I'm headed into more creative territory, where writers also view punctuation as a series of pauses and stops that can order a reader’s emotional response to the work.
Noah Lukeman wrote a book about it: A Dash of Style: The Art and Mastery of Punctuation. Think punctuation is too dry to hold your interest? Think again. This book kept me reading until its final period, which comes shortly after this insight:
If you cultivate awareness and are willing to learn, punctuation will perpetually teach you something new about yourself. As we learned throughout the book, punctuation reveals the writer, and revelation is the first step toward self-awareness. If you are willing to listen to what the page is telling you about yourself, and humble enough to change, you will become a better writer.
I find this claim irresistible.
Here are three excerpts from writers who, throughout history and across genres, have used punctuation and the rhythm it induces to provoke an emotional response from the reader. Read them aloud—it’s almost impossible to do so with a flat affect.
Edgar Allan Poe, “The Tell-Tale Heart,” 1843
True!—nervous—very, very dreadfully nervous I had been and am; but why will you say that I am mad? The disease had sharpened my senses—not destroyed—not dulled them. Above all was my sense of hearing acute. I heard all things in the heaven and in the earth. I heard many things in hell. How, then, am I mad? Hearken! and observe how healthily—how calmly I can tell you the whole story.
Dalton Trumbo, Johnny Got His Gun, 1939
He was lying in the water of a river that ran through home long before he came to Los Angeles long before he met Kareen long long before he went away on a bunting-covered train with the mayor making speeches.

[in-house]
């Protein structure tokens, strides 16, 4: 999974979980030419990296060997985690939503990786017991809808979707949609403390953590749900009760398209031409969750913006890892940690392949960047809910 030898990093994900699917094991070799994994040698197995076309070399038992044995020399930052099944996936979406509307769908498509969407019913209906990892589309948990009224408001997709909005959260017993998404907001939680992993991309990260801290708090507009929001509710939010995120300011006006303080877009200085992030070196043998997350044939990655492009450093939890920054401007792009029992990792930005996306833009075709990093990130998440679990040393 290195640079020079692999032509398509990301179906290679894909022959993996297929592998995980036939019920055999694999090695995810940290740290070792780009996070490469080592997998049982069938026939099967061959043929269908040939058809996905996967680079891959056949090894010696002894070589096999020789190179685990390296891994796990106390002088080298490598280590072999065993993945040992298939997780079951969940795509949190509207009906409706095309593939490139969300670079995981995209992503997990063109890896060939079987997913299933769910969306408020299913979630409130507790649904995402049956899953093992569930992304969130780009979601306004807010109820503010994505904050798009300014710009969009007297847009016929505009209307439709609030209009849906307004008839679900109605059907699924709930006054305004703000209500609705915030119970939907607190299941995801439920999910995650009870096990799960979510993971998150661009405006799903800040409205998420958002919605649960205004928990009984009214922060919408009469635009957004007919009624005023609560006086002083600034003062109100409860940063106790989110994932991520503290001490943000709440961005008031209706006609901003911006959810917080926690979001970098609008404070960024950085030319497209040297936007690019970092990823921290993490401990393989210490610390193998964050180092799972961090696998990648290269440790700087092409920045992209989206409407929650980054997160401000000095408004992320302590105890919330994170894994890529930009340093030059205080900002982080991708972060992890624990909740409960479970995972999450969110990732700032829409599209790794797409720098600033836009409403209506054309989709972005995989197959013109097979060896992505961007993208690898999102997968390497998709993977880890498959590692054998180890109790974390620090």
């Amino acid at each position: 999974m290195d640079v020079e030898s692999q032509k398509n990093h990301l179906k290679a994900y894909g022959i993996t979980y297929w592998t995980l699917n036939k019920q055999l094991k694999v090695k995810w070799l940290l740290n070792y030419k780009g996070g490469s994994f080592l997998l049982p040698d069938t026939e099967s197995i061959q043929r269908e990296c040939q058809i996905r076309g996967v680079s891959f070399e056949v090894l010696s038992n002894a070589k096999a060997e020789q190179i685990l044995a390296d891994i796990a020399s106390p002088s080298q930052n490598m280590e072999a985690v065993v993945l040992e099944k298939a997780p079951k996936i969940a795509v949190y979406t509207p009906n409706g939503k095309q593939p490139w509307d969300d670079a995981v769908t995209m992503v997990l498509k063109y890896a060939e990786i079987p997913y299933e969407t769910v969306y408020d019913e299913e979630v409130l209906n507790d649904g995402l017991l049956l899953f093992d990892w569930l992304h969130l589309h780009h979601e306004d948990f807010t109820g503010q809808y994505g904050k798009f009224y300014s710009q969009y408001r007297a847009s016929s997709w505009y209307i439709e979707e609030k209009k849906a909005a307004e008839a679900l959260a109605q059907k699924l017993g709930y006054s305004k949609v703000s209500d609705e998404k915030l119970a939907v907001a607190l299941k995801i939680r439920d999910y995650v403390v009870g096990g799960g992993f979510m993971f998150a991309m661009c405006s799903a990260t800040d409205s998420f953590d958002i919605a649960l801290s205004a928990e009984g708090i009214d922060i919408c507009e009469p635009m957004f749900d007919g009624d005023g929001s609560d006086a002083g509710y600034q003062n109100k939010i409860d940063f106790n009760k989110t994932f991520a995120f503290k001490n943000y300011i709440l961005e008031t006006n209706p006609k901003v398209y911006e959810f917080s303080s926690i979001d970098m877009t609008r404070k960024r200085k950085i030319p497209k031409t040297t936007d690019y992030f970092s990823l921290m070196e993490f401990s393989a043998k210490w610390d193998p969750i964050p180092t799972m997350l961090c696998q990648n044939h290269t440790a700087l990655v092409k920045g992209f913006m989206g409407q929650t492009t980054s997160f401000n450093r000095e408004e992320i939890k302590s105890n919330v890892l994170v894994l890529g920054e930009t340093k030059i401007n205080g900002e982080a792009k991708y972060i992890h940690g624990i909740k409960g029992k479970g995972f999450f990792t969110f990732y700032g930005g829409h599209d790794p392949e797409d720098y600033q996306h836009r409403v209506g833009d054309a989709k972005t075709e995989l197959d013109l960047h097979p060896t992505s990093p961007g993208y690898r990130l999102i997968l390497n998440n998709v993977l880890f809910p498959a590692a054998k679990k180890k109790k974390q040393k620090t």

It’s fine Kareen floating here. Lie back more like this like that. Isn’t it nice Kareen I love it I love you. Float Kareen keep your head out of the water so you can breathe. Keep real close to me Kareen isn’t it swell floating here not going anywhere and not even caring to go anywhere? Just letting the river take care of things. Nothing to do and nowhere to go. Being on top of the river cool and hot and thoughtful yet not thinking a thing.
Stay closer Kareen. Don’t go away. Closer closer Kareen and watch out for the water coming over your face. I can’t turn over on my stomach to swim Kareen I can only float so please don’t go so far away. Kareen where are you I can’t find you and the water was coming over your face. Don’t sink Kareen don’t let the water come over your face. Come back Kareen you’ll choke you’ll fill up like I’m filling up. You’ll go down Kareen watch out please watch out.
Regina McBride, The Land of Women, 2003
When she closes her eyes, Fiona recalls the pale smells of her mother’s skin and hair; a smell like new muslin washed in salt water and left to dry in the wind. She tries to remember her mother’s voice, and the pitch and treble of it passes through her, the rhythm of it so clear that for the shock of a moment they are returned to one another in the way they had been when she was small, connected by frail strings.
The first-person ramblings of a sane man!—is it so? Drug-addled, panicked memories from a quadraplegic bombing victim. A tender rush of memory, its commas painted in by hand with the thinnest of brushes.
Purposeful choice of language and the artful use of repetition enhance these passages, but what strikes me is the punctuation, which has inspired my own creative uses. As Lukeman says in the last line of his book: "Punctuation is here to point the way."
Were you moved by these passages? Did reading them aloud excite your emotions; alter your breathing? Do any other examples of such techniques come to mind that you could share? How might you use these techniques in your own work?
Check out this related post: Creative. Period.
Kathryn Craft is a developmental editor at Writing-Partner.com, an independent manuscript evaluation and line editing service, and the author of The Art of Falling, a novel by Sourcebooks. Her monthly series, "Turning Whine into Gold," appears at Writers in the Storm. Connect with Kathryn at her Facebook Author Page and Twitter.